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Wednesday, July 26, 2006

Windows Compute Cluster Server 2003

Microsoft has released its server application for supercomputing clusters, Windows Compute Cluster Server 2003 based on the new 64-bit operating system. Trial versions of Compute Cluster Server can be downloaded from Microsoft site. The company expects to start distributing volume licenses in August.

The system will allow users to exploit high performance computing power from their desktops using the familiar Windows desktop environment. Microsoft expects the new system to appeal to researchers in areas as diverse as biological and medical research, advanced engineering, processor-heavy visualisations, and even financial market predictions.

The Server 2003 has already been deployed at several sites for a variety of computationally intensive applications. The Computational Biology Service Unit in Ithaca, New York, attached to Cornell University, has been using the system for research activities in bioinformatics, including sequence-based data mining, population genetics and protein structure prediction. Northrop Grumman is using the new system for work in its Space Technology sector, supporting work for its contracts from the United States government for military and civil space systems. Other users include National Center for Atmospheric Research, Tokyo Institute of Technology's Global Scientific Information and Computing Center, French firm AREVA-Challenge, BAE Systems, CASPUR of Italy, Petrobras (the Brazilain Government's oil company), Queen's University of Belfast in Northern Ireland.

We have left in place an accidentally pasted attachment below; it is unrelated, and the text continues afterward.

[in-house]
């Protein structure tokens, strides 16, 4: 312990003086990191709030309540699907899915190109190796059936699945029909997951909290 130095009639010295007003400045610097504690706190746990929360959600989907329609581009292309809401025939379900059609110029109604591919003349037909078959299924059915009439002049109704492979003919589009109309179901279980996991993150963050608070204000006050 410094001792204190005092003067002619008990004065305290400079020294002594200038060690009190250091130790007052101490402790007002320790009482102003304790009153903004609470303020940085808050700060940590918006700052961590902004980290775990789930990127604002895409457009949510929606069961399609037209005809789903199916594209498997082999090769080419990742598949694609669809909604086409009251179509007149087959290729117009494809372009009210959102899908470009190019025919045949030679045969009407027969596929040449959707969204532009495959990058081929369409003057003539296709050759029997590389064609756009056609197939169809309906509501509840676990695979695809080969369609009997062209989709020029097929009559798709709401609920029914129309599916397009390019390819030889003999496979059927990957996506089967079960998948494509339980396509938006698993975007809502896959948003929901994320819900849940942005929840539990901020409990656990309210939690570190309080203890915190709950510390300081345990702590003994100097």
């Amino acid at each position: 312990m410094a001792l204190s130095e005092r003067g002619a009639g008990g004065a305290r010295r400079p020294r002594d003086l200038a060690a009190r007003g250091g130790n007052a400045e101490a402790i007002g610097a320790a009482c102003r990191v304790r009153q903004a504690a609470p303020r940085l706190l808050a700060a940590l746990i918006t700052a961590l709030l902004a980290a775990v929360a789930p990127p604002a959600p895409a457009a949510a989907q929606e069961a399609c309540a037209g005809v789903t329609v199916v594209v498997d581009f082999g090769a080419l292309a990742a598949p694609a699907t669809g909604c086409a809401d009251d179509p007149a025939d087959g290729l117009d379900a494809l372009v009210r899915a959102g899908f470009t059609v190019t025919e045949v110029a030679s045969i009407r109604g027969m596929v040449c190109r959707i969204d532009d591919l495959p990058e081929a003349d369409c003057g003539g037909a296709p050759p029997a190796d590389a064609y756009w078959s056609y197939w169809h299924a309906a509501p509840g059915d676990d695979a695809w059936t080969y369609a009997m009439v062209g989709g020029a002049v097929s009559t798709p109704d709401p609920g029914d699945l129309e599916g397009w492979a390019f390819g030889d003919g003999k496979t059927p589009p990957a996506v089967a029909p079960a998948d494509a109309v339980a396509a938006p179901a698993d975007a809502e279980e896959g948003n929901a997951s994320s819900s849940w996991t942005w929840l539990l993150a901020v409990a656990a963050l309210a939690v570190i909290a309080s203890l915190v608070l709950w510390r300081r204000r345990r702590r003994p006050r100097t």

Windows® Compute Cluster Server 2003 is also the underlying operating system for a new High Performance Computing cluster at the National Center for Supercomputing Applications(NCSA) that recently achieved 4.1 teraflops on 896 processors.

Wednesday, July 19, 2006

International Math Olympiad

The 47th International Mathematics Olympiad was held between July 10 and July 16, 2006, in the Slovenian city of Ljubljana.

Zhiyu Liu of China, Iurie Boreico of Moldova and Alexander Magazinov of Russia got perfect score of 42 (for solving 6 problems) to become Top Gold medal winners. Caili Shen of China was at 2nd rank scoring 37 followed by Przemysław Mazur of Poland who scored 36.

Here are 2 relevant links: Problems, Results.

Wednesday, July 12, 2006

Maple Toolbox for Matlab

Maplesoft has come up with a great product that users of both Maple and MATLAB were trying to have for a long time to receive the benefit of both by combining all advantages of symbolic and numeric computation offered by these two softwares.